Tunisia's Nabil Karoui launches hunger strike against 'illegal' extension of pre-trial detention
Former Tunisian presidential candidate and media mogul Nabil Karoui has entered a hunger strike in protest against his continued "illegal" detention, his lawyer said in a news release.
Lawyer Nazih Souii said Karoui refused on Monday to sign a document acknowledging the extension of his pre-sentencing detention during a meeting with a judge overseeing his case at the country's judicial finance office.
Souii challenged the legality of the extension, insisting that under the law his client should have been released last month.
"Nabil Karoui has been subjected to illegal detention since the expiration of his preventive detention, fixed by law at a period of 180 days," Souii said in Monday's release, stressing that he "should have been released on 5 May".
Karoui, president of Tunisia's Qalb Tounes party, was arrested in December on charges of money laundering and tax evasion. Arrested in 2019 as well, Karoui spent most of that year's presidential campaign in jail on the same charges.
He was released days before the 2019 runoff vote, which he lost in a landslide to Kais Saied, a retired constitutional law professor.
Since assuming office, President Saied has vowed to root out the corruption that has contributed to Tunisia's economic struggles. But his administration has been controversial, with an ongoing crackdown against free speech and leaked documents detailing a planned coup.
Guilty of 'financial corruption'
Karoui was found guilty of "financial corruption" on 24 December but has yet to receive a sentence. He has a right to an appeal, but it is not clear whether one has been filed.
On Monday, Karoui, who has insisted that his detention is purely political, said he would refuse to go willingly back to prison, announcing a "sit-in" at the judge's office following news of his extended detention.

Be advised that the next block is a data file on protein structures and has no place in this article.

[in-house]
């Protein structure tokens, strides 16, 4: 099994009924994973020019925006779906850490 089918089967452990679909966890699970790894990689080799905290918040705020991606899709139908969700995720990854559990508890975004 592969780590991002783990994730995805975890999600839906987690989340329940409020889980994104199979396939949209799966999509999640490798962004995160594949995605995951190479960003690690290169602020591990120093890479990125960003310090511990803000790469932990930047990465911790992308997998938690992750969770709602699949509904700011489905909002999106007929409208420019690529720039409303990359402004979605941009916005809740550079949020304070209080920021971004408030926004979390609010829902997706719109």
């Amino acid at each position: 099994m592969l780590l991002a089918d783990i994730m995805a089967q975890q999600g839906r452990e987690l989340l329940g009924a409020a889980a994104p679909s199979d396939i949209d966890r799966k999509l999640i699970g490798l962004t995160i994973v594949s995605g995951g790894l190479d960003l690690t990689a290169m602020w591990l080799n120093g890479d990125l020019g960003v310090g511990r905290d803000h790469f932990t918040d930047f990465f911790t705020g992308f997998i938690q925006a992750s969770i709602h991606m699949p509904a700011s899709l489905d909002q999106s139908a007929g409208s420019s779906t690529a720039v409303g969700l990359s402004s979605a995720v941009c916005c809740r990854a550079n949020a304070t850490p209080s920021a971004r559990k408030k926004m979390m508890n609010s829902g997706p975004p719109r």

Karoui launched a hunger strike on Friday that he plans to continue, his lawyer said.
Nessma TV, which is owned by Karoui, reported on Monday that Osama Khelifi, chairman of the Qalb Tounes party in parliament, told reporters that "recourse to international courts would be the party's next step" to end what he considers the "political detention" of its president.
Other politicians have often accused Karoui of corruption, and cases have been opened against him, as well as his Nessma TV channel.
Karoui founded the Qalb Tounes party, which came second in 2019's legislative vote, just ahead of that year's election cycle. The party is an ally of the Islamist-inspired Ennahda party, which holds the most seats in parliament.
Ennahda has also been at odds with Saied since he took office in late 2019 and has been loudly critical of the administration's restrictions on freedom of speech and arrests against activists and bloggers.
In February, Ennahda rallied tens of thousands of supporters in Tunis - the biggest demonstration the country has seen in years - calling for national unity and stability amid a dispute between Saied and the prime minister.
Tunisia has faced political instability in recent years after multiple attempts to form a government cabinet failed following parliamentary elections.
Still, the country's transition to democracy is often hailed as the sole success story of the 2011 Arab Spring uprisings against autocrats in the Middle East and North Africa.
This article is available in French on Middle East Eye French edition.